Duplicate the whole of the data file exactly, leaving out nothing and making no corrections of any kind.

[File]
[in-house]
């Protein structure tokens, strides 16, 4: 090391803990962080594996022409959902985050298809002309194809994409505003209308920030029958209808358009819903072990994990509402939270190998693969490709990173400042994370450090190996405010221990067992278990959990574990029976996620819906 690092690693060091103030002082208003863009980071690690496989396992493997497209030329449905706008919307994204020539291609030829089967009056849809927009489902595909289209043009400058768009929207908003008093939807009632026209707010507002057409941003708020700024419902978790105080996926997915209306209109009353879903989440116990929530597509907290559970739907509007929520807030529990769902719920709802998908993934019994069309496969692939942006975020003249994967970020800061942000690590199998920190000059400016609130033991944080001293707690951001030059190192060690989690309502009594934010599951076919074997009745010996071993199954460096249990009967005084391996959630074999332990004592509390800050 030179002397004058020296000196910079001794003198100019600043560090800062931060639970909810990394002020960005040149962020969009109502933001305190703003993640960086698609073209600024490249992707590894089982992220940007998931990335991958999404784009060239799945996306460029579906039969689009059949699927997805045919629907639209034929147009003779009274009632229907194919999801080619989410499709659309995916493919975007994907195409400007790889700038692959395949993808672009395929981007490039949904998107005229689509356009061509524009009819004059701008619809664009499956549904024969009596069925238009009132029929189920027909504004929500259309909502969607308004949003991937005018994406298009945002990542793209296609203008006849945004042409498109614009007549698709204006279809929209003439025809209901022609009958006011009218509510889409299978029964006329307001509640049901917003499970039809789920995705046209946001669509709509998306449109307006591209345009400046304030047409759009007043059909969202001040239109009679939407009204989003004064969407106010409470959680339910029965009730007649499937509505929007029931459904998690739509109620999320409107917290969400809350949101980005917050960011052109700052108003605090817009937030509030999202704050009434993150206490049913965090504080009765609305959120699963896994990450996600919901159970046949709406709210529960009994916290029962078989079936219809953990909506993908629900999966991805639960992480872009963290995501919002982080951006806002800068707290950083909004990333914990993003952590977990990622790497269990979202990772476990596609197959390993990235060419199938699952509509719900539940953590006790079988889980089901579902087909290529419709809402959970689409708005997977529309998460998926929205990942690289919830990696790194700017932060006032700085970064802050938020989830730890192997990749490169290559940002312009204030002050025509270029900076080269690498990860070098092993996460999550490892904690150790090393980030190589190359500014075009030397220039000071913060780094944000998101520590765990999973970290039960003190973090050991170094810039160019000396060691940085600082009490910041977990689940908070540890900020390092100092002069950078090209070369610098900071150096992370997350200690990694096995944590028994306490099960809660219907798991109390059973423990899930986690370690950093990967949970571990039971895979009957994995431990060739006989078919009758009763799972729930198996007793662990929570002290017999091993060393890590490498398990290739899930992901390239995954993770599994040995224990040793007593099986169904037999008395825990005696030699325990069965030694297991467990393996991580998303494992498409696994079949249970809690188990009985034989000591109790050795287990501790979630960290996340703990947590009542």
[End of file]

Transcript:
[in-house]
């Protein structure tokens, strides 16, 4: 090391803990962080594996022409959902985050298809002309194809994409505003209308920030029958209808358009819903072990994990509402939270190998693969490709990173400042994370450090190996405010221990067992278990959990574990029976996620819906 690092690693060091103030002082208003863009980071690690496989396992493997497209030329449905706008919307994204020539291609030829089967009056849809927009489902595909289209043009400058768009929207908003008093939807009632026209707010507002057409941003708020700024419902978790105080996926997915209306209109009353879903989440116990929530597509907290559970739907509007929520807030529990769902719920709802998908993934019994069309496969692939942006975020003249994967970020800061942000690590199998920190000059400016609130033991944080001293707690951001030059190192060690989690309502009594934010599951076919074997009745010996071993199954460096249990009967005084391996959630074999332990004592509390800050 030179002397004058020296000196910079001794003198100019600043560090800062931060639970909810990394002020960005040149962020969009109502933001305190703003993640960086698609073209600024490249992707590894089982992220940007998931990335991958999404784009060239799945996306460029579906039969689009059949699927997805045919629907639209034929147009003779009274009632229907194919999801080619989410499709659309995916493919975007994907195409400007790889700038692959395949993808672009395929981007490039949904998107005229689509356009061509524009009819004059701008619809664009499956549904024969009596069925238009009132029929189920027909504004929500259309909502969607308004949003991937005018994406298009945002990542793209296609203008006849945004042409498109614009007549698709204006279809929209003439025809209901022609009958006011009218509510889409299978029964006329307001509640049901917003499970039809789920995705046209946001669509709509998306449109307006591209345009400046304030047409759009007043059909969202001040239109009679939407009204989003004064969407106010409470959680339910029965009730007649499937509505929007029931459904998690739509109620999320409107917290969400809350949101980005917050960011052109700052108003605090817009937030509030999202704050009434993150206490049913965090504080009765609305959120699963896994990450996600919901159970046949709406709210529960009994916290029962078989079936219809953990909506993908629900999966991805639960992480872009963290995501919002982080951006806002800068707290950083909004990333914990993003952590977990990622790497269990979202990772476990596609197959390993990235060419199938699952509509719900539940953590006790079988889980089901579902087909290529419709809402959970689409708005997977529309998460998926929205990942690289919830990696790194700017932060006032700085970064802050938020989830730890192997990749490169290559940002312009204030002050025509270029900076080269690498990860070098092993996460999550490892904690150790090393980030190589190359500014075009030397220039000071913060780094944000998101520590765990999973970290039960003190973090050991170094810039160019000396060691940085600082009490910041977990689940908070540890900020390092100092002069950078090209070369610098900071150096992370997350200690990694096995944590028994306490099960809660219907798991109390059973423990899930986690370690950093990967949970571990039971895979009957994995431990060739006989078919009758009763799972729930198996007793662990929570002290017999091993060393890590490498398990290739899930992901390239995954993770599994040995224990040793007593099986169904037999008395825990005696030699325990069965030694297991467990393996991580998303494992498409696994079949249970809690188990009985034989000591109790050795287990501790979630960290996340703990947590009542």